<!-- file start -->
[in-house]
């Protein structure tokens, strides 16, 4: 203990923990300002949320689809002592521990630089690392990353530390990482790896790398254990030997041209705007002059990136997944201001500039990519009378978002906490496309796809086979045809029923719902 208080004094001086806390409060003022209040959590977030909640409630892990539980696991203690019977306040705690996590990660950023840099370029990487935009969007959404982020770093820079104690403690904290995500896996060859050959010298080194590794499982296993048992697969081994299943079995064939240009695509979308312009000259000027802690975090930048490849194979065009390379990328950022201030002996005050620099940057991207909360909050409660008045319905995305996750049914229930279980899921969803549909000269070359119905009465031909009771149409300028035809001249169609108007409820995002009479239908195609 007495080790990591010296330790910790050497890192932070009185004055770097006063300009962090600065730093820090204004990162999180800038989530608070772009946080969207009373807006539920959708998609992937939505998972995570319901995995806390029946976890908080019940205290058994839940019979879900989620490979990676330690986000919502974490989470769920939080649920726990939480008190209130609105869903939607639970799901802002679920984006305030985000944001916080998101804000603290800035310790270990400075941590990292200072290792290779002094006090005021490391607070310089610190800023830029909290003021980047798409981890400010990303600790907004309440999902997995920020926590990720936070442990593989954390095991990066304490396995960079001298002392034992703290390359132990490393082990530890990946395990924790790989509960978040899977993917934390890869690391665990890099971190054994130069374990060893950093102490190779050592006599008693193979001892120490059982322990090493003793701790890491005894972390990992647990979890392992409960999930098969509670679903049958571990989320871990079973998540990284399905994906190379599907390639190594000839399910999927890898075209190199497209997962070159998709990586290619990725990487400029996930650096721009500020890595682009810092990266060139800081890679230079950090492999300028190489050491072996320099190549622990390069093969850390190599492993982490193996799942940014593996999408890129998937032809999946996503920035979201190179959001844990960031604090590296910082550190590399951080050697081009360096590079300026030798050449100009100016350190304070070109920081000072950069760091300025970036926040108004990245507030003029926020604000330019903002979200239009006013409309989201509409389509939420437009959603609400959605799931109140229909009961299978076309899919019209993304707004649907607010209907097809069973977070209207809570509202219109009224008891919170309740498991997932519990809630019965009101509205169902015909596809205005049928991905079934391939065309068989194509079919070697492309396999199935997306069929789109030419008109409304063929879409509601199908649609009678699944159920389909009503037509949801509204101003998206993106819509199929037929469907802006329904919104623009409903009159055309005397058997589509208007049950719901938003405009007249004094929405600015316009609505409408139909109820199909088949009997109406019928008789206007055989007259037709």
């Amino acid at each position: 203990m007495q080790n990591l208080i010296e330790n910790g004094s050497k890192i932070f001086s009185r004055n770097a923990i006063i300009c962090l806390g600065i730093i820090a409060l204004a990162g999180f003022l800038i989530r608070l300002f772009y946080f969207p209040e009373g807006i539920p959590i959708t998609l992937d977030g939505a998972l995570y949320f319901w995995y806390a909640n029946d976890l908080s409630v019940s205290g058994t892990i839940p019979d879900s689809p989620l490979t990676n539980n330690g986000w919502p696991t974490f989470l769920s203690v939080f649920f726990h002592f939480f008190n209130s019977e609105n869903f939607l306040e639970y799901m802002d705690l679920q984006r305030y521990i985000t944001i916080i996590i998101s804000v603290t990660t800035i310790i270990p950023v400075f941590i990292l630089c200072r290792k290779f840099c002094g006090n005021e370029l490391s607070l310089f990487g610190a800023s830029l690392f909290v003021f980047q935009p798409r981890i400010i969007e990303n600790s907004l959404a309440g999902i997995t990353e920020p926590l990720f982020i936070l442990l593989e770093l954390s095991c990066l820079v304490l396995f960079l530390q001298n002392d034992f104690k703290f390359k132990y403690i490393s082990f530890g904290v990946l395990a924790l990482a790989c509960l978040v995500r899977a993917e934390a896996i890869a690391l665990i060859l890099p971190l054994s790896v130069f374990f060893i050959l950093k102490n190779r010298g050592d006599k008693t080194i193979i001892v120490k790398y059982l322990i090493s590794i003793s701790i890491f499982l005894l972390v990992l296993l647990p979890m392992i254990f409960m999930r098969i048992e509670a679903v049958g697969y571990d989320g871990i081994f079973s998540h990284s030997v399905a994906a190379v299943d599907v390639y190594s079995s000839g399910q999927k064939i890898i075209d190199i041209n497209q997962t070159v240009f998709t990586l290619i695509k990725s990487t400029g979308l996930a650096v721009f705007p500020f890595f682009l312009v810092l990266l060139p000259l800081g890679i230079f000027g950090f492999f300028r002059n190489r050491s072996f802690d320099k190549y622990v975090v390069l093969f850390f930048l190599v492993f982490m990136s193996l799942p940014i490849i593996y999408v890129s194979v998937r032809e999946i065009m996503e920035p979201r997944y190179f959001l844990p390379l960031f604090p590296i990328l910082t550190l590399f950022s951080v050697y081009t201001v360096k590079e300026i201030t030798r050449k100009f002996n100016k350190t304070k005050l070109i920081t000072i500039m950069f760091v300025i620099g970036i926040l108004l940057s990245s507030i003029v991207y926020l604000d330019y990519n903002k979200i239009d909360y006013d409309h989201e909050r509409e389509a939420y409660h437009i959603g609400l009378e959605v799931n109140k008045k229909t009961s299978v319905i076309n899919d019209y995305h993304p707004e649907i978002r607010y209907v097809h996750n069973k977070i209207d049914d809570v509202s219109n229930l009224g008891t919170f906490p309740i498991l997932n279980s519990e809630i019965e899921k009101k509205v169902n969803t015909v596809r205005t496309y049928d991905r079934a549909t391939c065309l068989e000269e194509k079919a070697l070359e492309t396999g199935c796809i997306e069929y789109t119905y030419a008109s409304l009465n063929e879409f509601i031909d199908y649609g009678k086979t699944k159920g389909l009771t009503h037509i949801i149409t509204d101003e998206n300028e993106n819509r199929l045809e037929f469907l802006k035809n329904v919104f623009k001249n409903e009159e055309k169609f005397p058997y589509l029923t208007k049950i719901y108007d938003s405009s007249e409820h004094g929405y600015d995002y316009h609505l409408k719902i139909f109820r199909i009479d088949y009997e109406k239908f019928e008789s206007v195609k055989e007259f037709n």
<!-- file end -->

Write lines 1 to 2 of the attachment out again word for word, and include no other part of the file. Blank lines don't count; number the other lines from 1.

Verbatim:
[in-house]
């Protein structure tokens, strides 16, 4: 203990923990300002949320689809002592521990630089690392990353530390990482790896790398254990030997041209705007002059990136997944201001500039990519009378978002906490496309796809086979045809029923719902 208080004094001086806390409060003022209040959590977030909640409630892990539980696991203690019977306040705690996590990660950023840099370029990487935009969007959404982020770093820079104690403690904290995500896996060859050959010298080194590794499982296993048992697969081994299943079995064939240009695509979308312009000259000027802690975090930048490849194979065009390379990328950022201030002996005050620099940057991207909360909050409660008045319905995305996750049914229930279980899921969803549909000269070359119905009465031909009771149409300028035809001249169609108007409820995002009479239908195609 007495080790990591010296330790910790050497890192932070009185004055770097006063300009962090600065730093820090204004990162999180800038989530608070772009946080969207009373807006539920959708998609992937939505998972995570319901995995806390029946976890908080019940205290058994839940019979879900989620490979990676330690986000919502974490989470769920939080649920726990939480008190209130609105869903939607639970799901802002679920984006305030985000944001916080998101804000603290800035310790270990400075941590990292200072290792290779002094006090005021490391607070310089610190800023830029909290003021980047798409981890400010990303600790907004309440999902997995920020926590990720936070442990593989954390095991990066304490396995960079001298002392034992703290390359132990490393082990530890990946395990924790790989509960978040899977993917934390890869690391665990890099971190054994130069374990060893950093102490190779050592006599008693193979001892120490059982322990090493003793701790890491005894972390990992647990979890392992409960999930098969509670679903049958571990989320871990079973998540990284399905994906190379599907390639190594000839399910999927890898075209190199497209997962070159998709990586290619990725990487400029996930650096721009500020890595682009810092990266060139800081890679230079950090492999300028190489050491072996320099190549622990390069093969850390190599492993982490193996799942940014593996999408890129998937032809999946996503920035979201190179959001844990960031604090590296910082550190590399951080050697081009360096590079300026030798050449100009100016350190304070070109920081000072950069760091300025970036926040108004990245507030003029926020604000330019903002979200239009006013409309989201509409389509939420437009959603609400959605799931109140229909009961299978076309899919019209993304707004649907607010209907097809069973977070209207809570509202219109009224008891919170309740498991997932519990809630019965009101509205169902015909596809205005049928991905079934391939065309068989194509079919070697492309396999199935997306069929789109030419008109409304063929879409509601199908649609009678699944159920389909009503037509949801509204101003998206993106819509199929037929469907802006329904919104623009409903009159055309005397058997589509208007049950719901938003405009007249004094929405600015316009609505409408139909109820199909088949009997109406019928008789206007055989007259037709």